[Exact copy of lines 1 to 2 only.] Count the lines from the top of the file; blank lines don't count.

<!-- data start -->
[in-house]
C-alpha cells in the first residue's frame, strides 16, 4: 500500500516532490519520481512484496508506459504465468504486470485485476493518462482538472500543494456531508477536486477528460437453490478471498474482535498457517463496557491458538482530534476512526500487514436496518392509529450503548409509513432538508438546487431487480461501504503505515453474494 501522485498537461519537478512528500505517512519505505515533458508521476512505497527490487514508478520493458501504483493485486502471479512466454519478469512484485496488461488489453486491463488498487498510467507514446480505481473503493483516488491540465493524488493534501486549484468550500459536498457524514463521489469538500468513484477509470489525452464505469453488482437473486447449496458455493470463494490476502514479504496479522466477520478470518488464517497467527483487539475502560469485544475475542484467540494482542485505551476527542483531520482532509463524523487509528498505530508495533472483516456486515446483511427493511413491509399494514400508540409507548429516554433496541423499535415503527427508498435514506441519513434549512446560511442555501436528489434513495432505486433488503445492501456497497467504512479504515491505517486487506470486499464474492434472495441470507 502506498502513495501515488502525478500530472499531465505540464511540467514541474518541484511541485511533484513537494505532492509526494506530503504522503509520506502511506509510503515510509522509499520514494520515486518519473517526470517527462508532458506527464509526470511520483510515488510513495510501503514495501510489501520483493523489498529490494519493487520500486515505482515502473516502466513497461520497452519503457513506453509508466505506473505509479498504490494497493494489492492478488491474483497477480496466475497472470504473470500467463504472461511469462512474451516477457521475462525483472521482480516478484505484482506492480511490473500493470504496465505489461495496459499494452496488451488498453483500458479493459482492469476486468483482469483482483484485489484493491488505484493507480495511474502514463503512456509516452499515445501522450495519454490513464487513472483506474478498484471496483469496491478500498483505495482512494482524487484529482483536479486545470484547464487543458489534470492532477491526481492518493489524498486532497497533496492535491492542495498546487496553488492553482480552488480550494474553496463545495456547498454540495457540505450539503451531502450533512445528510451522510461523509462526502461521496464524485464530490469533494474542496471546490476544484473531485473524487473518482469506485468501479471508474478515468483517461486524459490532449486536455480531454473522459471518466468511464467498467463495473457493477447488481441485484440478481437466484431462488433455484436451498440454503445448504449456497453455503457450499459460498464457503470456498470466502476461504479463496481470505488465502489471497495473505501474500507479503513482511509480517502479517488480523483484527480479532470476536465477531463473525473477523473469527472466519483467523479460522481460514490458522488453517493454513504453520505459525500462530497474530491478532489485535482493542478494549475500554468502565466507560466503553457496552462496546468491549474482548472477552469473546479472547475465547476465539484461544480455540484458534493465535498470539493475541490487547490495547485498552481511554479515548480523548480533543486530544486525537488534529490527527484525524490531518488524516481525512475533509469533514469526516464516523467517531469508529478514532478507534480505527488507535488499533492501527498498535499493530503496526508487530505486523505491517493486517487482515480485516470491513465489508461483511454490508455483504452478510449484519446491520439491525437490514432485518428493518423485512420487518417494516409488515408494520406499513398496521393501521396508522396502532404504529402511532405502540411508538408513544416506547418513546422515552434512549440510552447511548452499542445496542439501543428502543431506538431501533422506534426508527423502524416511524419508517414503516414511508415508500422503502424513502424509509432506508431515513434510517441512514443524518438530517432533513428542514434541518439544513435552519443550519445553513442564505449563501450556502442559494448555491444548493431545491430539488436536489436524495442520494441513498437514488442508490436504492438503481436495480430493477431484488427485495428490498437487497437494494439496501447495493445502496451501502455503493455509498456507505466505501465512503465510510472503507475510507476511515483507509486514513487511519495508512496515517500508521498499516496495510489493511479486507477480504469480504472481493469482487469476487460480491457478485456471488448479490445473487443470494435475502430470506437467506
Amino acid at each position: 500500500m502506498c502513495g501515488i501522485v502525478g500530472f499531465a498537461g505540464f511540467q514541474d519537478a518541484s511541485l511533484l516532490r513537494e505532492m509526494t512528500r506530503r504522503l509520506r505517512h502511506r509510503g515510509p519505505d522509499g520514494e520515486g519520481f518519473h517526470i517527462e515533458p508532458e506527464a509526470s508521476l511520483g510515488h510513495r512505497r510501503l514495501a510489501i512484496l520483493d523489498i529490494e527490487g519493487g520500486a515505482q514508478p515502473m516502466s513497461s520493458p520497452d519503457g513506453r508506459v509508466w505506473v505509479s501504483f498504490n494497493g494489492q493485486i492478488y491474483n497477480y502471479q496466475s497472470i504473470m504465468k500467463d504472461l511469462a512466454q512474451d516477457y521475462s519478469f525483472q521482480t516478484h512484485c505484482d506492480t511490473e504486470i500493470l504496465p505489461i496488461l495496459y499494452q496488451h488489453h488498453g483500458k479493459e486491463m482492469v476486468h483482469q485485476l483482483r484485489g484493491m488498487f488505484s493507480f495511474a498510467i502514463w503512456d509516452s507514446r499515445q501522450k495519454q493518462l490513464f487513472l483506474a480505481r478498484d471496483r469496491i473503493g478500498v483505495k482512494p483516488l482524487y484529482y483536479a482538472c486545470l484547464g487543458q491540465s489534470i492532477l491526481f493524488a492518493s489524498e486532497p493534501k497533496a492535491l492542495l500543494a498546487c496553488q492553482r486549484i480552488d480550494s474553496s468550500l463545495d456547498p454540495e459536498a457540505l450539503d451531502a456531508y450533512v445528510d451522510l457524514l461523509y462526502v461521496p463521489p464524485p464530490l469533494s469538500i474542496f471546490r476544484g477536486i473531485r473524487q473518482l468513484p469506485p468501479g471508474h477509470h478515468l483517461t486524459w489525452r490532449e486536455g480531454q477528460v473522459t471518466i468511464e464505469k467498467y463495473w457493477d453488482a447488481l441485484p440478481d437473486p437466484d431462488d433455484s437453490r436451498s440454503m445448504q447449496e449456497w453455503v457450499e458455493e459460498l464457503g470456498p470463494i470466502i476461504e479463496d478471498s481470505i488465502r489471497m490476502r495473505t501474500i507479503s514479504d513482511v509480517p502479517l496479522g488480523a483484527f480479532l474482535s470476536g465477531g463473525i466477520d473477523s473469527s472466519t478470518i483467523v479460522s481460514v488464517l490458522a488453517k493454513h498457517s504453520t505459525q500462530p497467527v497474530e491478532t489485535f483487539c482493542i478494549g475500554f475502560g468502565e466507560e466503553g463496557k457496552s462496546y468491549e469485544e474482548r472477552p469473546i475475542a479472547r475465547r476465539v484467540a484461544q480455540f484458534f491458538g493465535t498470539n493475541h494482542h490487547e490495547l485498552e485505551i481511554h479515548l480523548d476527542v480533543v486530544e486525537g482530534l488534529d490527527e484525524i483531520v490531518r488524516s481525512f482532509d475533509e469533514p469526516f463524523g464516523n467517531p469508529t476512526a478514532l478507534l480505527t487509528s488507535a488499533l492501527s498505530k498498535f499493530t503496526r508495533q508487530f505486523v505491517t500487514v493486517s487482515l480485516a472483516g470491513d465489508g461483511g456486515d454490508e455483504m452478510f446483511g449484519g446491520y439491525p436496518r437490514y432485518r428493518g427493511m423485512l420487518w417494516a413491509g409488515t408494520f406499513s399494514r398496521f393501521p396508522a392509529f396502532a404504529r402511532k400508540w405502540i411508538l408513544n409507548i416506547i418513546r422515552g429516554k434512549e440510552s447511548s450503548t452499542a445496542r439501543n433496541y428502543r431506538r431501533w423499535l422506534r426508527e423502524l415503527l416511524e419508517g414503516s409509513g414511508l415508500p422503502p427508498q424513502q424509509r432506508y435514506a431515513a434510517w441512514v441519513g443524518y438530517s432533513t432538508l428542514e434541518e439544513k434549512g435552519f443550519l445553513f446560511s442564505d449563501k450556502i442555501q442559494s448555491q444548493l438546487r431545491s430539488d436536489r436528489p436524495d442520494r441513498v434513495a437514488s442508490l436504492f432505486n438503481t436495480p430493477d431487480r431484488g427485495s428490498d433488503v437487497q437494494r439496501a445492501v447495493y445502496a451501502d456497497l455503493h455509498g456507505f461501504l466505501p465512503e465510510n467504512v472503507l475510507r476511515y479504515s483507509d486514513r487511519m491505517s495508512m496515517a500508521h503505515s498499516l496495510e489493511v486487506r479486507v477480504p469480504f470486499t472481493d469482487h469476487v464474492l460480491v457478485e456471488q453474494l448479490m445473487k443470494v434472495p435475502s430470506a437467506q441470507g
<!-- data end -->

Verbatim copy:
[in-house]
C-alpha cells in the first residue's frame, strides 16, 4: 500500500516532490519520481512484496508506459504465468504486470485485476493518462482538472500543494456531508477536486477528460437453490478471498474482535498457517463496557491458538482530534476512526500487514436496518392509529450503548409509513432538508438546487431487480461501504503505515453474494 501522485498537461519537478512528500505517512519505505515533458508521476512505497527490487514508478520493458501504483493485486502471479512466454519478469512484485496488461488489453486491463488498487498510467507514446480505481473503493483516488491540465493524488493534501486549484468550500459536498457524514463521489469538500468513484477509470489525452464505469453488482437473486447449496458455493470463494490476502514479504496479522466477520478470518488464517497467527483487539475502560469485544475475542484467540494482542485505551476527542483531520482532509463524523487509528498505530508495533472483516456486515446483511427493511413491509399494514400508540409507548429516554433496541423499535415503527427508498435514506441519513434549512446560511442555501436528489434513495432505486433488503445492501456497497467504512479504515491505517486487506470486499464474492434472495441470507 502506498502513495501515488502525478500530472499531465505540464511540467514541474518541484511541485511533484513537494505532492509526494506530503504522503509520506502511506509510503515510509522509499520514494520515486518519473517526470517527462508532458506527464509526470511520483510515488510513495510501503514495501510489501520483493523489498529490494519493487520500486515505482515502473516502466513497461520497452519503457513506453509508466505506473505509479498504490494497493494489492492478488491474483497477480496466475497472470504473470500467463504472461511469462512474451516477457521475462525483472521482480516478484505484482506492480511490473500493470504496465505489461495496459499494452496488451488498453483500458479493459482492469476486468483482469483482483484485489484493491488505484493507480495511474502514463503512456509516452499515445501522450495519454490513464487513472483506474478498484471496483469496491478500498483505495482512494482524487484529482483536479486545470484547464487543458489534470492532477491526481492518493489524498486532497497533496492535491492542495498546487496553488492553482480552488480550494474553496463545495456547498454540495457540505450539503451531502450533512445528510451522510461523509462526502461521496464524485464530490469533494474542496471546490476544484473531485473524487473518482469506485468501479471508474478515468483517461486524459490532449486536455480531454473522459471518466468511464467498467463495473457493477447488481441485484440478481437466484431462488433455484436451498440454503445448504449456497453455503457450499459460498464457503470456498470466502476461504479463496481470505488465502489471497495473505501474500507479503513482511509480517502479517488480523483484527480479532470476536465477531463473525473477523473469527472466519483467523479460522481460514490458522488453517493454513504453520505459525500462530497474530491478532489485535482493542478494549475500554468502565466507560466503553457496552462496546468491549474482548472477552469473546479472547475465547476465539484461544480455540484458534493465535498470539493475541490487547490495547485498552481511554479515548480523548480533543486530544486525537488534529490527527484525524490531518488524516481525512475533509469533514469526516464516523467517531469508529478514532478507534480505527488507535488499533492501527498498535499493530503496526508487530505486523505491517493486517487482515480485516470491513465489508461483511454490508455483504452478510449484519446491520439491525437490514432485518428493518423485512420487518417494516409488515408494520406499513398496521393501521396508522396502532404504529402511532405502540411508538408513544416506547418513546422515552434512549440510552447511548452499542445496542439501543428502543431506538431501533422506534426508527423502524416511524419508517414503516414511508415508500422503502424513502424509509432506508431515513434510517441512514443524518438530517432533513428542514434541518439544513435552519443550519445553513442564505449563501450556502442559494448555491444548493431545491430539488436536489436524495442520494441513498437514488442508490436504492438503481436495480430493477431484488427485495428490498437487497437494494439496501447495493445502496451501502455503493455509498456507505466505501465512503465510510472503507475510507476511515483507509486514513487511519495508512496515517500508521498499516496495510489493511479486507477480504469480504472481493469482487469476487460480491457478485456471488448479490445473487443470494435475502430470506437467506